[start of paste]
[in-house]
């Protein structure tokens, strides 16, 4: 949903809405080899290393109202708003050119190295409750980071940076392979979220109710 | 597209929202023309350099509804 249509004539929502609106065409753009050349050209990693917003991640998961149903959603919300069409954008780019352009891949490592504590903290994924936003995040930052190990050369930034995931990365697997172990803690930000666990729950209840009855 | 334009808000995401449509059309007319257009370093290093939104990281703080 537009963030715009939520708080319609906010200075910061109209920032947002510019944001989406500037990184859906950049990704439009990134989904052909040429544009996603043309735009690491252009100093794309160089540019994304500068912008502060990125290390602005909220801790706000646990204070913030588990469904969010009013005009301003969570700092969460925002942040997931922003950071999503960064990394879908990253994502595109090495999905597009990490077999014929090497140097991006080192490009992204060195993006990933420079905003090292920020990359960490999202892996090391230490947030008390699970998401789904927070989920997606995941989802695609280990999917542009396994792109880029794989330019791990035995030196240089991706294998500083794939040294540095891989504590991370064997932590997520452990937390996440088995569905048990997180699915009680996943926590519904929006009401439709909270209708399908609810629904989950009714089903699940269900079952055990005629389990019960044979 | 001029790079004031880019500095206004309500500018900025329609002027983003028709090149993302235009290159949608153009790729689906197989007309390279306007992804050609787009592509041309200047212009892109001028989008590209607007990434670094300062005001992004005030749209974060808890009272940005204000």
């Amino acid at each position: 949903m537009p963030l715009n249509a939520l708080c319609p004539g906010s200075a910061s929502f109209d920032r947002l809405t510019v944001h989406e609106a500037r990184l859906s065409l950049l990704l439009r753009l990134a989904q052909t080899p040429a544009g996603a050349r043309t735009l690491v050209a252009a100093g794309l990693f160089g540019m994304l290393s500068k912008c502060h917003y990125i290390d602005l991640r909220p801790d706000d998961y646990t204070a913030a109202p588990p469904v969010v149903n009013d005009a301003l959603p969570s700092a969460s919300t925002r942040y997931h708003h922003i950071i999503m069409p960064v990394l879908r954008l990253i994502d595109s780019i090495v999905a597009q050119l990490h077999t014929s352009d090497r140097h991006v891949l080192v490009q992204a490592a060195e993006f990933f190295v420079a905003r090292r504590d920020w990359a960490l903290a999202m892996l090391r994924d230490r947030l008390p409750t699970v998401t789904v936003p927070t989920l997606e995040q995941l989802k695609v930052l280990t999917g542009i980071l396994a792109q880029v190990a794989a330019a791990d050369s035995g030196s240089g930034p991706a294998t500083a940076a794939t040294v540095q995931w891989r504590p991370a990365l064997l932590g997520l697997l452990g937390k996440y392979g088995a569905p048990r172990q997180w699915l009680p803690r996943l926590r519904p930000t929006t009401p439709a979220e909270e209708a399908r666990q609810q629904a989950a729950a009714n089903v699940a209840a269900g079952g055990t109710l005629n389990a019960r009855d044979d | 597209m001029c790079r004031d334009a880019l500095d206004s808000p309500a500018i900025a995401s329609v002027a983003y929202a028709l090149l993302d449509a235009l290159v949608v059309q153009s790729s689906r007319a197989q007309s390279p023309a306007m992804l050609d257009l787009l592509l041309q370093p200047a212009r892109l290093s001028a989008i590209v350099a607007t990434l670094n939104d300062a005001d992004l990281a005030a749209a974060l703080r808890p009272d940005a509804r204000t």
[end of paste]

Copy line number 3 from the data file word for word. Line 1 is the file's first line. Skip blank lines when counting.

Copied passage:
């Amino acid at each position: 949903m537009p963030l715009n249509a939520l708080c319609p004539g906010s200075a910061s929502f109209d920032r947002l809405t510019v944001h989406e609106a500037r990184l859906s065409l950049l990704l439009r753009l990134a989904q052909t080899p040429a544009g996603a050349r043309t735009l690491v050209a252009a100093g794309l990693f160089g540019m994304l290393s500068k912008c502060h917003y990125i290390d602005l991640r909220p801790d706000d998961y646990t204070a913030a109202p588990p469904v969010v149903n009013d005009a301003l959603p969570s700092a969460s919300t925002r942040y997931h708003h922003i950071i999503m069409p960064v990394l879908r954008l990253i994502d595109s780019i090495v999905a597009q050119l990490h077999t014929s352009d090497r140097h991006v891949l080192v490009q992204a490592a060195e993006f990933f190295v420079a905003r090292r504590d920020w990359a960490l903290a999202m892996l090391r994924d230490r947030l008390p409750t699970v998401t789904v936003p927070t989920l997606e995040q995941l989802k695609v930052l280990t999917g542009i980071l396994a792109q880029v190990a794989a330019a791990d050369s035995g030196s240089g930034p991706a294998t500083a940076a794939t040294v540095q995931w891989r504590p991370a990365l064997l932590g997520l697997l452990g937390k996440y392979g088995a569905p048990r172990q997180w699915l009680p803690r996943l926590r519904p930000t929006t009401p439709a979220e909270e209708a399908r666990q609810q629904a989950a729950a009714n089903v699940a209840a269900g079952g055990t109710l005629n389990a019960r009855d044979d | 597209m001029c790079r004031d334009a880019l500095d206004s808000p309500a500018i900025a995401s329609v002027a983003y929202a028709l090149l993302d449509a235009l290159v949608v059309q153009s790729s689906r007319a197989q007309s390279p023309a306007m992804l050609d257009l787009l592509l041309q370093p200047a212009r892109l290093s001028a989008i590209v350099a607007t990434l670094n939104d300062a005001d992004l990281a005030a749209a974060l703080r808890p009272d940005a509804r204000t």